Ultimately as famous in his day as Sherlock Holmes and Hercule Poirot, Philo Vance was an original. He embodies many of his creator’s interests and quirks, and if he wasn’t likeable (Wright thought that quality irrelevant), he was memorable. Sarcastic and ostentatiously erudite, he leads the intellectual’s ultimate fantasy life, living in comfort in his book-lined townhouse, driving about Manhattan in his beloved Hispano-Suiza, and helping the police solve crimes they lack the subtlety and acumen to unravel. He was a know-it-all with style, a cynical aesthete who also knew plenty of gangsters and gamblers, and that persona had automatic appeal to readers in the late 1920s who wanted to see themselves as more worldly, less genteel, than their Victorian parents. He was also, not unlike Jay Gatsby, a self-invented man with an enigmatic past. He spoke to a time when the world belonged to the man with a healthy ego who knew how to live well and made his own reality. Hollywood agreed. Several of the novels were made into films, the early ones starring William Powell and later Basil Rathbone.
S.S. Van Dine had a good ten-year run. His twelve novels were translated into more than twenty languages, he made a pot of money, and he and his second wife were able to live in luxury in a Manhattan penthouse overlooking Central Park during the worst years of the Depression. By the late 1930s, though, he was losing his touch. The novels became formulaic; the plots, stale and indifferently developed, and Vance’s persona simply annoying. The hard-boiled detective fiction of Dashiell Hammett and Raymond Chandler—what Van Dine angrily called “all booze and erections”—spoke with greater freshness and conviction to a generation for whom the world was a darker, harder, more ambiguous place than Vance’s tidy, elegant Manhattan. The “noir” was ascendant. The bright, heady days of F. Scott Fitzgerald and Dorothy Parker were a memory. Sam Spade was credible and appealing; Philo Vance was fast becoming a relic from another era. Had Van Dine lived another few years, he would have found it necessary to give up the penthouse and accept the fact that his time in the spotlight had come and gone. To pay the bills, he was reduced to pitching gin, radios, and Goodrich tires in magazine ads.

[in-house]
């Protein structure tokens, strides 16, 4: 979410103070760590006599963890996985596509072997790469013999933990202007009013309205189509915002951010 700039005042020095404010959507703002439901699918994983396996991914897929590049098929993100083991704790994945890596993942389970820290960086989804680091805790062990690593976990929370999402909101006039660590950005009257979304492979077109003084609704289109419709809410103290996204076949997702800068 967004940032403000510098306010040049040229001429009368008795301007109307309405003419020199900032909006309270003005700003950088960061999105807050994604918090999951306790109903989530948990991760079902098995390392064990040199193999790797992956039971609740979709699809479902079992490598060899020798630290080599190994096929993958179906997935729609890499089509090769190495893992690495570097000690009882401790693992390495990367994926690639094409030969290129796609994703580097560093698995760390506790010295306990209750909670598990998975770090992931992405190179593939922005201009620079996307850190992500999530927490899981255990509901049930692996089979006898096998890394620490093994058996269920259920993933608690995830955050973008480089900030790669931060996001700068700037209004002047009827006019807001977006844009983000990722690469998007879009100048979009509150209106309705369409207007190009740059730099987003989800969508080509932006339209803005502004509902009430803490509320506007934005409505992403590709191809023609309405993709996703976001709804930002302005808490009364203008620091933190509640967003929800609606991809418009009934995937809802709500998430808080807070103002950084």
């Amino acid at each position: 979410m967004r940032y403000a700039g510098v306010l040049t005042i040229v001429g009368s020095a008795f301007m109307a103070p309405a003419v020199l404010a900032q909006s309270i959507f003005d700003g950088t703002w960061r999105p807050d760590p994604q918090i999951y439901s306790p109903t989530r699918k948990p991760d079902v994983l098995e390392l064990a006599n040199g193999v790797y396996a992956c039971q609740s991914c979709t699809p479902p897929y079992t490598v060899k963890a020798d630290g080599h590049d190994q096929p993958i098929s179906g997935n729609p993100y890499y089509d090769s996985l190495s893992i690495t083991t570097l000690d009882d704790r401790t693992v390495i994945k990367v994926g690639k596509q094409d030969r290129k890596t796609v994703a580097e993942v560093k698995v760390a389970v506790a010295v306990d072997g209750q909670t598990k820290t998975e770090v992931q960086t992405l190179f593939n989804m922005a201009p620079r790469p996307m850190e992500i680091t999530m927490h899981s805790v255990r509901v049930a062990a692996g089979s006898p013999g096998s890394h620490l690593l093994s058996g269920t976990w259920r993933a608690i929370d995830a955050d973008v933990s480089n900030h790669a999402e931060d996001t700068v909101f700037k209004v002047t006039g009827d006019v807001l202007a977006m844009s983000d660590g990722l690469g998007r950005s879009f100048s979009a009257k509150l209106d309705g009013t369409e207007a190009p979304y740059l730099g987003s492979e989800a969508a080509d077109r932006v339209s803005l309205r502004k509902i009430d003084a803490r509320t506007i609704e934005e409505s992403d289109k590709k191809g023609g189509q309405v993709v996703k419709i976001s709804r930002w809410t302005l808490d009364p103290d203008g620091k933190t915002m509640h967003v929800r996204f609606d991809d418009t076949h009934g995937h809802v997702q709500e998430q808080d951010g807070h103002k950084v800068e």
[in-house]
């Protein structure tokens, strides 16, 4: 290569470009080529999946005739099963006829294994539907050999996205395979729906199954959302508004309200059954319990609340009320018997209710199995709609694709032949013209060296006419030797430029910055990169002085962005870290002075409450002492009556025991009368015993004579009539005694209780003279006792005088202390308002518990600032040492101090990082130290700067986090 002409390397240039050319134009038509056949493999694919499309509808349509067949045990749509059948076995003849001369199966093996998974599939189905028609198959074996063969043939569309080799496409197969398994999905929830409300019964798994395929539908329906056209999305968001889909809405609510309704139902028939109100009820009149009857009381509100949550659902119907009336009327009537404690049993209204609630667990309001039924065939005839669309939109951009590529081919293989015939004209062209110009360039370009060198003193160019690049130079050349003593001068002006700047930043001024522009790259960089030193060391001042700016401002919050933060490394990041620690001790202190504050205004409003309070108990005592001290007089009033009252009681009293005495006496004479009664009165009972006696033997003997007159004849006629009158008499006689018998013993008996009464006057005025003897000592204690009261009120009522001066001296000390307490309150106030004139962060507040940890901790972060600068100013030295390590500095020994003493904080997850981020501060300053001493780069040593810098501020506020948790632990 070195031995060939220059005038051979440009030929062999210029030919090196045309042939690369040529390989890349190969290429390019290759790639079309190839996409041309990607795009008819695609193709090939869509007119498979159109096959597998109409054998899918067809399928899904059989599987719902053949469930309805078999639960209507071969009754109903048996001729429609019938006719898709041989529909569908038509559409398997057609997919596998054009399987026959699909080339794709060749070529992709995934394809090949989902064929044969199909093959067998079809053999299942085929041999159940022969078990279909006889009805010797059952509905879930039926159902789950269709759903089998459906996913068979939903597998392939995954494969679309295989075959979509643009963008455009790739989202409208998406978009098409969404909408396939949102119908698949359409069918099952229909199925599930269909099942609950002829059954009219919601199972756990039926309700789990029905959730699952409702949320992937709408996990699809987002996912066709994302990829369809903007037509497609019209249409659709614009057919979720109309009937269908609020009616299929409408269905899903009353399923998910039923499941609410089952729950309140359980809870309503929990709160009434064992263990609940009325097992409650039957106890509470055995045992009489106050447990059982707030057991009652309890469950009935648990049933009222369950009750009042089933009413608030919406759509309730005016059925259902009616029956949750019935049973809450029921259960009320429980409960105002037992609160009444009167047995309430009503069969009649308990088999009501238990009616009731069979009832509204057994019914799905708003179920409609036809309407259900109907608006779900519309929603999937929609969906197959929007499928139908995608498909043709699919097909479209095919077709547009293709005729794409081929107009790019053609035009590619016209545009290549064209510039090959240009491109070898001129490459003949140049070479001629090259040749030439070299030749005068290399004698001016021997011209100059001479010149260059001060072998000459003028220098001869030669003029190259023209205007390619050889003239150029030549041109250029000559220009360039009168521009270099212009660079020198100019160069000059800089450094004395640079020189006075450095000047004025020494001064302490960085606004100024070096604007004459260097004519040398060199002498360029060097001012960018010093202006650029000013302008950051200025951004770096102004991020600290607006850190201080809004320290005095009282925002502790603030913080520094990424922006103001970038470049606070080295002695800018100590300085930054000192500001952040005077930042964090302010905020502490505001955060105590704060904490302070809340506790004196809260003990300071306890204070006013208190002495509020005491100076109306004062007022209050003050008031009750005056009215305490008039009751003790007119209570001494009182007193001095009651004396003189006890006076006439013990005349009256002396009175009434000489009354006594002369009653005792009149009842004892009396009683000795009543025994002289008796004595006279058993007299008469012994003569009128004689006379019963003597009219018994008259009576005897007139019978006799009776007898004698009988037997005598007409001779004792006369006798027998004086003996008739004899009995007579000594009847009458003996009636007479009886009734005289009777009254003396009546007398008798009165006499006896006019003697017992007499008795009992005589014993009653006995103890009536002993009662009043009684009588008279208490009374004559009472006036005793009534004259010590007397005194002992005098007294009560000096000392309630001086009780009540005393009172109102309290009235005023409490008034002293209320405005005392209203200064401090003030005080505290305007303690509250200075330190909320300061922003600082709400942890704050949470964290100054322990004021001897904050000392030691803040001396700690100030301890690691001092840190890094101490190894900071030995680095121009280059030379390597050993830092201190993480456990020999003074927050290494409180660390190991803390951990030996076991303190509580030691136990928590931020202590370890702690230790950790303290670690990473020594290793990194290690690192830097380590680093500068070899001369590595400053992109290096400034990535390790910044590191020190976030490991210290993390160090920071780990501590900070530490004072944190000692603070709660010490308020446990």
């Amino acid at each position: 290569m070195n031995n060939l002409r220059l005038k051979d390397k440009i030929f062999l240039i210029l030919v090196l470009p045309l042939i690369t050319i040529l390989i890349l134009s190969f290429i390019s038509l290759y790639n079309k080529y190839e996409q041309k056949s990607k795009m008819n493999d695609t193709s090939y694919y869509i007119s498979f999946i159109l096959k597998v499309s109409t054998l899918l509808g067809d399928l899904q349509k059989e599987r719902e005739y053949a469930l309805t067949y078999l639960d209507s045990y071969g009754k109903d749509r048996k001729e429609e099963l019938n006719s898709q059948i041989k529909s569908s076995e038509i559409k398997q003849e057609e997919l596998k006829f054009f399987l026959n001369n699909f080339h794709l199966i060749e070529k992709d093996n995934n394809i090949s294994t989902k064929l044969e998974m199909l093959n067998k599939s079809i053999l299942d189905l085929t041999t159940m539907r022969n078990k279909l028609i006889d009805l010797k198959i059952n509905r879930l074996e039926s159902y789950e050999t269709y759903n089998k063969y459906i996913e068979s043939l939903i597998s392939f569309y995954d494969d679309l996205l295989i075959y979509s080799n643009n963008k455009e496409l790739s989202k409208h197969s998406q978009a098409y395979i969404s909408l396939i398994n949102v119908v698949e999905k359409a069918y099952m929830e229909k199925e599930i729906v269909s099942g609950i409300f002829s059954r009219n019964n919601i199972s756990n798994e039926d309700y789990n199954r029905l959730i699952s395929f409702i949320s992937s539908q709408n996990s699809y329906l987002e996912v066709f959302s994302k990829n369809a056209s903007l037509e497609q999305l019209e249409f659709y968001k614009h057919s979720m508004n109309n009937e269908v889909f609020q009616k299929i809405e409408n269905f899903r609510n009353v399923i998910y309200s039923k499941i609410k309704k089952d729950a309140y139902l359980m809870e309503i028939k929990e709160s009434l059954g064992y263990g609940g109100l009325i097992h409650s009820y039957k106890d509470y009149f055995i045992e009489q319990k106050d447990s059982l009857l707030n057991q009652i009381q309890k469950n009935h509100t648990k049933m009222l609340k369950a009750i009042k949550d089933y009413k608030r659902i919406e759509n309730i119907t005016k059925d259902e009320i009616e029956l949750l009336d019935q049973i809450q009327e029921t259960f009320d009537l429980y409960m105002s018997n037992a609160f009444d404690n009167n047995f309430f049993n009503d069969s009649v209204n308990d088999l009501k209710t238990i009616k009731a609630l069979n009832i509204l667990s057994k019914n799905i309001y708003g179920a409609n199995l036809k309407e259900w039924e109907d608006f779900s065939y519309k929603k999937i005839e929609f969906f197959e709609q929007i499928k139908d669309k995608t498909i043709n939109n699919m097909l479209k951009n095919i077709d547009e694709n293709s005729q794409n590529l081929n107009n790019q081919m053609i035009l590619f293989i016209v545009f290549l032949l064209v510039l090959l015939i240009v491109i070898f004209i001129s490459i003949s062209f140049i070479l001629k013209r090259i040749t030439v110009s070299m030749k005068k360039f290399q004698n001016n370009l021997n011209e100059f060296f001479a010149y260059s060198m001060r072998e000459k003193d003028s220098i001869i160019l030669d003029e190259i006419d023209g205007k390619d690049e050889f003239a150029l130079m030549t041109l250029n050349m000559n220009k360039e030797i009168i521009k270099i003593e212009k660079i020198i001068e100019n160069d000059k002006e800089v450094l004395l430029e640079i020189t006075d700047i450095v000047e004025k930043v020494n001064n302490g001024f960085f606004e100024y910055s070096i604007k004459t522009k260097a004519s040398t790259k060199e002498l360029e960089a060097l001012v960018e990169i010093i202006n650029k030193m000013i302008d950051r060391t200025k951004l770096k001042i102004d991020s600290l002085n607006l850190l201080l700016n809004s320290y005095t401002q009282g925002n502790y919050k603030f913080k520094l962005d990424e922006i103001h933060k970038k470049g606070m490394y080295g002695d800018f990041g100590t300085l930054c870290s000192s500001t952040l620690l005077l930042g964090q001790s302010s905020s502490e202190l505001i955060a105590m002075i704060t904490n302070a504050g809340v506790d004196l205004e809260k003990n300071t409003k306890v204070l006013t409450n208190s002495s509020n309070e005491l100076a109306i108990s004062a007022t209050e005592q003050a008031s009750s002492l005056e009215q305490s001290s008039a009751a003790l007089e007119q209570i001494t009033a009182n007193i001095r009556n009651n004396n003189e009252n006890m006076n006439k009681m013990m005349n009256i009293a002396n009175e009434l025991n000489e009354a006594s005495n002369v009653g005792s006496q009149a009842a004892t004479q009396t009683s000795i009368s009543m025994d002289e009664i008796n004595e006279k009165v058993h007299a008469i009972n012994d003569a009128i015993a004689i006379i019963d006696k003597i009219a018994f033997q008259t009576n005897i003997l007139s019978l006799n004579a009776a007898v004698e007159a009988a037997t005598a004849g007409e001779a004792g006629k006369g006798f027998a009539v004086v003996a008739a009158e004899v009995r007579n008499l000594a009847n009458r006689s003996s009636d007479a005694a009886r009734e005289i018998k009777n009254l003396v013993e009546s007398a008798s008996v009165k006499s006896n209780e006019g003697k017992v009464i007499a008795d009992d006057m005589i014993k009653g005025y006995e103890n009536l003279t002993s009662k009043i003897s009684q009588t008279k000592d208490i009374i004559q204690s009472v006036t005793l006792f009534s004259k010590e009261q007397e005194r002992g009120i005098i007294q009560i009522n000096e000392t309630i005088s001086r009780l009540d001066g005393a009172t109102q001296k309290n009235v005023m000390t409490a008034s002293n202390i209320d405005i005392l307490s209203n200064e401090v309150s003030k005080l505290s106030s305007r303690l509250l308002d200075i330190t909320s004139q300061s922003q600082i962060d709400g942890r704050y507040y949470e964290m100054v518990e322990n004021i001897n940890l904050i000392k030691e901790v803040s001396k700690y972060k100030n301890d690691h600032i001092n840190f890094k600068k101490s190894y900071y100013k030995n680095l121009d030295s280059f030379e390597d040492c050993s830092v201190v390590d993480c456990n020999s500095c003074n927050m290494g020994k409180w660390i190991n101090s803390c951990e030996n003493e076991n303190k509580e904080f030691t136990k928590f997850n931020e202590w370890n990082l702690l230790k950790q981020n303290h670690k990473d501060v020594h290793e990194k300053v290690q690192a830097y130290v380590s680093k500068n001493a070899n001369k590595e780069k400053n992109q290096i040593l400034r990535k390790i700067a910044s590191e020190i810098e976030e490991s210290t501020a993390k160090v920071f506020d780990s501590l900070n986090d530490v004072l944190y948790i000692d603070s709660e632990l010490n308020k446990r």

As it turned out, the sleuth and his creator passed from the scene at pretty much the same time. In 1939, after a heart attack and too many years of heavy drinking, Wright died at the age of fifty-two. Obituaries extolling his literary accomplishments appeared in newspapers across the country, but everyone in the business knew that sales for the Van Dine books were falling off fast. Wright himself died a bitter and disillusioned man. Sadly, he could never bring himself to respect his own accomplishments in the genre, and he was angry that “selling out” had rescued him from poverty while burying for all time, even in his own mind, the image of Willard Huntington Wright as a formidable critic and intellectual. Yet there is no denying that, in creating the inimitable figure of Philo Vance, Willard Huntington Wright made a significant mark on the history of detective fiction and provided readers with some enjoyable tales.
Literary tastes inevitably change, but that reality doesn’t diminish the meaning of stories that speak to their time and just might appeal to a much later one as well.